Thompson Rivers University officially marked its partnership to exchange information and research with the world’s biggest university, the Open University of China, on Friday.
The collaboration has been 2 1/2 years in the making. The two sides have already celebrated the partnership in China; Friday marked the Kamloops side of the official creation of the TRU-OUC Joint Research Centre.
While TRU has about 11,000 Open Learning students, the Beijing-based OUC has 3.8 million students throughout China, with satellite universities in various cities that, in turn, have their own satellites.
Those students don’t have is the ability to transfer their university credits to another institution. So if they attend another university, all their previous class credits are wiped out and they have to start from scratch.
TRU will be helping OUC work out how students can transfer some of those credits to other universities if they so desire.
OUC uses China’s radio and television university system to deliver programs.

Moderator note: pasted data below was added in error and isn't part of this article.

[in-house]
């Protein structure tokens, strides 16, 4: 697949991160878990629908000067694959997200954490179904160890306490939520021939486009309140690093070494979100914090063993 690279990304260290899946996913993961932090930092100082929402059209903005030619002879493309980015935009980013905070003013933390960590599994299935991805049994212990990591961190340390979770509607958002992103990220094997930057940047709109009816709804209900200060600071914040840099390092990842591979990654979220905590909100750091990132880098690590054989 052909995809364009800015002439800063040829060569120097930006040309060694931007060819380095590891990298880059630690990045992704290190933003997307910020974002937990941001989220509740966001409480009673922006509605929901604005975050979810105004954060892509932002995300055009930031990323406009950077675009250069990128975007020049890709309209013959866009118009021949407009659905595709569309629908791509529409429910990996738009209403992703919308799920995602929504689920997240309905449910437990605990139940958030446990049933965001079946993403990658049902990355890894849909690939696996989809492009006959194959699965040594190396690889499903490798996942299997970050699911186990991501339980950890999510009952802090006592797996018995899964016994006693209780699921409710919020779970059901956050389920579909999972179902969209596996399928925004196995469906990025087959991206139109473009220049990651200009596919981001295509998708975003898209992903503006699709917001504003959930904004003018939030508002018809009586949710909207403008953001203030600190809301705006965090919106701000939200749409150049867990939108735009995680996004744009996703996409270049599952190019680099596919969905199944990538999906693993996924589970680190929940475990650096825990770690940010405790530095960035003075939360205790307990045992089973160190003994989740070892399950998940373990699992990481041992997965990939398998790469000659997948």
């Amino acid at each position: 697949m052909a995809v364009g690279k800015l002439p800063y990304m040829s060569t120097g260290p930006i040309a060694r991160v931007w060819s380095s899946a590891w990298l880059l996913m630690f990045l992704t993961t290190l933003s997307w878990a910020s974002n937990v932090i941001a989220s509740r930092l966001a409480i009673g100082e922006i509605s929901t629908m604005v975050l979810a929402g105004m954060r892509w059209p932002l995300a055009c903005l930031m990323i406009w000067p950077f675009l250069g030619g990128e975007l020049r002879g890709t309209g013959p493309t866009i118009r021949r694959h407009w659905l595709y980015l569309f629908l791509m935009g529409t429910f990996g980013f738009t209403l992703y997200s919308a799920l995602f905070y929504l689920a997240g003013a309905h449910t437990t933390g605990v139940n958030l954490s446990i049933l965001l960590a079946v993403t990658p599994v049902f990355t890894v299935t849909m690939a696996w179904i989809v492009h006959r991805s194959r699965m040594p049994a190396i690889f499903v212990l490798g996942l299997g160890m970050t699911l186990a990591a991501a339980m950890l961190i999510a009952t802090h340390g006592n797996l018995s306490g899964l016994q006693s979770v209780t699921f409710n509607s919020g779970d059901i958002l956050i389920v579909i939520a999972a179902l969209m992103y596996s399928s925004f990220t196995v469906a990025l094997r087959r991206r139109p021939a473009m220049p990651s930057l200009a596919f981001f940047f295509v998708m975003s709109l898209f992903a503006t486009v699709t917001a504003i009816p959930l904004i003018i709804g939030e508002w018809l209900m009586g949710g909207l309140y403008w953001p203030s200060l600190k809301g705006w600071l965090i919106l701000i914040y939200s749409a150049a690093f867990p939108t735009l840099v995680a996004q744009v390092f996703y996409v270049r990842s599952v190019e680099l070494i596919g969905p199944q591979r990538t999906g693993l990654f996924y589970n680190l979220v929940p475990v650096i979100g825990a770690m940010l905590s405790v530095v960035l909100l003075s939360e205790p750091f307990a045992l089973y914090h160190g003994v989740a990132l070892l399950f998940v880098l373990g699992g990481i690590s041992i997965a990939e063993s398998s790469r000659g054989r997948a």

TRU president Alan Shaver said Prior Learning Assessment and Recognition (PLAR) training is part of the collaboration between the two universities.
The partnership will mean a better understanding of Chinese students’ needs, he said.
The financial benefits will take a long time to develop, but it will also create new knowledge and understanding for TRU staff, he said.
“It’s mainly about academic and cultural benefits,” said Shaver.
Through a translator, Li Linshu, vice-president of OUC, said his university has already made a lot of progress with PLAR and the class credit bank that’s used to transfer credits between degree and non-degree education.
“We are looking forward to more research in the area of open education,” he said.
TRU’s associate vice-president international Wes Koczka said teacher training and academic quality assurance are expected to come out of the OUC partnership.
There are more international visitors on the agenda, with delegations from Columbia and Mexico on campus next week. Representatives from another Chinese university will also be at TRU next week, with a focus on international collaboration.
Gordon Tarzwell, vice-provost Open Learning division at TRU, said both sides can learn from each other.
Open Learning is one of the largest users of the B.C. credit transfer system for students, he said. So what TRU has learned can benefit OUC.